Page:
4. This is almost unbelievable, but we just saw a 37-point and 449-yard reversal in the two Tampa games. In Week 3, the Eagles beat the Bucs 25-11 and outgained them by 298 yards (472-174). On Monday night, the Bucs won by 23 points and outgained the Eagles by 151 yards (426-275). That says it all. Preposterously awful.
5. If any one play symbolized the Eagles’ late-season collapse it was Baker Mayfield’s 44-yard touchdown pass to David Moore that gave the Bucs a 10-0 lead in the first quarter. First of all, no pressure on Mayfield. Then Eli Ricks ran into Avonte Maddox around the 40 and tumbled to the ground. There wasn’t an Eagles defender within 15 yards of Moore when he caught the ball at the 36. Darius Slay reached out his left arm in a sad attempt to tackle Moore at the 17. Maddox and Kevin Byard whiffed inside the 10. Bradley Roby had a shot at him at the 6, but Moore ran right through him. Moore, by the way, caught five passes all year. But the Eagles managed to put all their defensive weaknesses on display on one play – guys out of position, a lack of pressure, terrible coverage, awful tackling. The defense in a nutshell.
6. This game really magnified the Eagles’ need for more weapons on offense. Quez Watkins not good enough. Olamide Zaccheus a non-factor. Julio Jones, who left the game with a concussion, will be 35 next month. With A.J. Brown out, the Eagles’ only offensive playmaker was DeVonta Smith, who had 148 yards. Everybody else combined had 102, much of that in garbage time. Brown is a tremendous talent, but you can’t let yourself get in the position where you don’t have a viable No. 3 wideout who can move up to No. 2 if Brown or Smith are out. Maybe some of this is on the coaches, but it’s also on Howie Roseman because we’ve talked all year about how thin the Eagles are at WR, and nothing ever changed. The guys on the practice squad – Devon Allen, Greg Ward, Joseph Ngata, Griffin Hebert – aren’t the answer. You’re always going to miss an A.J. Brown. But you’ve got to have somebody other than Smith who can make a play.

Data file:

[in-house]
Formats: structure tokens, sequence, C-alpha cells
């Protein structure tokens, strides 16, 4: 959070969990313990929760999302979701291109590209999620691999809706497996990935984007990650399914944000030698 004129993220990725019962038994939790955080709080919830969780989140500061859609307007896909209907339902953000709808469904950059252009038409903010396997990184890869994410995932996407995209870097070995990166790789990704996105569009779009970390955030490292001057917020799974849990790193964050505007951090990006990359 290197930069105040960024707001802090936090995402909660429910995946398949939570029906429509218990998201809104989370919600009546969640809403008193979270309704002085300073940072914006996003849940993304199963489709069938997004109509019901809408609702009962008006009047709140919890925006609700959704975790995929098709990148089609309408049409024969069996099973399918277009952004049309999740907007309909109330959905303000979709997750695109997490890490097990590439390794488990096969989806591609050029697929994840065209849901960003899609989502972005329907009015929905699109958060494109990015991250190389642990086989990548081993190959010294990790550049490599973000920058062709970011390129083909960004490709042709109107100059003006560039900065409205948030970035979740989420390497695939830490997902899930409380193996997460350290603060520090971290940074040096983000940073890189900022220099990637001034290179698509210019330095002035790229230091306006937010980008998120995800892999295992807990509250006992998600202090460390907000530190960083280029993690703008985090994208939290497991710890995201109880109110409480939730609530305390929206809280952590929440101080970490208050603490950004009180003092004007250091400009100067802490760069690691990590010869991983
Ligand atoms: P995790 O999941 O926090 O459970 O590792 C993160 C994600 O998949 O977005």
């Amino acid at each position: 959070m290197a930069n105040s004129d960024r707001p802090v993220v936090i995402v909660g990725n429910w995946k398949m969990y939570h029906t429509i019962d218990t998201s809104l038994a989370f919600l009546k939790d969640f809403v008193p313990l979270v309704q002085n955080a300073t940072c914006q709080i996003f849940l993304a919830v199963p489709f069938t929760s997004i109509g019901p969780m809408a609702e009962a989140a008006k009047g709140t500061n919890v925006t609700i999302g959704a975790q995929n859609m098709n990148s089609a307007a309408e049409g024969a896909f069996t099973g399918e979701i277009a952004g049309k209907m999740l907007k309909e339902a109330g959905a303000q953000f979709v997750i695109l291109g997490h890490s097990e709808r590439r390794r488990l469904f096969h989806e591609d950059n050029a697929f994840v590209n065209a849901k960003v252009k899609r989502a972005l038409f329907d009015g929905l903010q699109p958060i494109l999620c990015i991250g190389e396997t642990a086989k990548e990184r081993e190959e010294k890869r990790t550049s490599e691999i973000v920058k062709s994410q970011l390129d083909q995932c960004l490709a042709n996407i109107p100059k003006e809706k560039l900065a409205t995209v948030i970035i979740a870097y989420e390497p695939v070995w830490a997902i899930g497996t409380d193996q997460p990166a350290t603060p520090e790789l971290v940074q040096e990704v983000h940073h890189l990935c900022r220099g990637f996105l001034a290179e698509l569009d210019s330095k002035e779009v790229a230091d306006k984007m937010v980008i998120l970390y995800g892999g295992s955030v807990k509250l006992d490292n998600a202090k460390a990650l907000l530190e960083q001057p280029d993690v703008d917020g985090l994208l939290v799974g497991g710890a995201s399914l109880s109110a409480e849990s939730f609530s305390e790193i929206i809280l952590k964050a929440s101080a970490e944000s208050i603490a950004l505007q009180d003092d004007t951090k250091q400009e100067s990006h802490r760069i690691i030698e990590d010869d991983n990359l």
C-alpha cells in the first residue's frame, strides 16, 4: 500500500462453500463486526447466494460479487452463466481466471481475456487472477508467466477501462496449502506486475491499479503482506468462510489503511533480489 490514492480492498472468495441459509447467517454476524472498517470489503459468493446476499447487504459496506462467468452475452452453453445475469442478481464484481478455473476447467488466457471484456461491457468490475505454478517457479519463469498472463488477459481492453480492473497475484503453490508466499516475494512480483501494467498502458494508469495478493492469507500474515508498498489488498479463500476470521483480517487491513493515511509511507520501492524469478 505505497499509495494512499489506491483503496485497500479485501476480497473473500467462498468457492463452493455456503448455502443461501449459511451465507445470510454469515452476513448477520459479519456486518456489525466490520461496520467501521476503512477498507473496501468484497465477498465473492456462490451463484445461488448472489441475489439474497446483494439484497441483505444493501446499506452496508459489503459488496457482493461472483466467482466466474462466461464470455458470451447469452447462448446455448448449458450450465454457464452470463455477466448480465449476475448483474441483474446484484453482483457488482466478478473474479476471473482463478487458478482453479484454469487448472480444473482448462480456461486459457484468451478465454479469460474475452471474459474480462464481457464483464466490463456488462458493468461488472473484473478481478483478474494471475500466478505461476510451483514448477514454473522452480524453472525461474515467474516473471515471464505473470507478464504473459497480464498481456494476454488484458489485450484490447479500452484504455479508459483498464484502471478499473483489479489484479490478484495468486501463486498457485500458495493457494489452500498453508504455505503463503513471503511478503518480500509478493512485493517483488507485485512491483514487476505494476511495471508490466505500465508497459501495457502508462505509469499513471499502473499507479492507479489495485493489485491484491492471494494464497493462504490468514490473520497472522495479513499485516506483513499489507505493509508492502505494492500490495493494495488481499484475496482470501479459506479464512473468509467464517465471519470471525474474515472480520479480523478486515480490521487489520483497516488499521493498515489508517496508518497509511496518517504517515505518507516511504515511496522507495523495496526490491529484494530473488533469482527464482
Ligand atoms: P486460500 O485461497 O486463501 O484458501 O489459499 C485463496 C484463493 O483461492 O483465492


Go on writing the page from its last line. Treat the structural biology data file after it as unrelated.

7. I know most of the blame for this loss will go on the defense and they certainly deserve a chunk of it. But the offense was just as bad. Every bit as bad. How do you go 0-for-9 on third down? How do you average 2.8 yards per carry? How do you go scoreless in the second half? How do you have seven drives under 20 yards? How do you look this clueless against the blitz? How do you have one receiver with 25 yards? How do you go from 201 rushing yards in September to 42 Monday night? How do you have two plays of 20 yards and none in the second half? Even without Brown, this offense is too good to score nine points against anybody.
8. Jalen Hurts’ passing numbers were OK – 25-for-35 for 250 yards with a touchdown and no interceptions. Had a decent passer rating of 100.9. But his inability to deal with pressure – and it’s not just him, it’s the offensive coaches, the offensive line, even the receivers – has really been a glaring problem. The Eagles knew precisely what Todd Bowles was going to do and they still couldn’t handle it. Couldn’t make plays against it. Couldn’t deal with it at all. Nine points. They scored nine points. I don’t care what the numbers say or what his passer rating was, Hurts has to be better.
9. If only cleaning house was as easy as just getting rid of all the old guys. But Fletcher Cox was the Eagles’ best defensive lineman this year. Brandon Graham was effective as a situational edge rusher. Jason Kelce is the best center in the NFL. Imagine if the Eagles have to replace all three of them? Life without any of those guys is scary. Not because they’re legends around here. But because they’re still three of the Eagles’ better players. Who’s going to replace them?
10. Gotta give DeVonta Smith some props. When we say the Eagles have two No. 1 receivers, this is exactly why. With A.J. Brown out, the Eagles needed greatness from their third-year wideout, and Smith responded. He was no less than brilliant Monday night, even though the Bucs knew he was the only guy Hurts was throwing to. Smith finished with eight catches for a franchise-postseason-record 148 yards and became the first wide receiver in franchise history with two career 100-yard games. He also had 100 in the Super Bowl. Smith now has 405 career postseason receiving yards, only 60 off Harold Carmichael’s franchise record. On a night when nothing else was going right for the offense, Smith was one of the few guys on the team that did his job. Maybe the only one.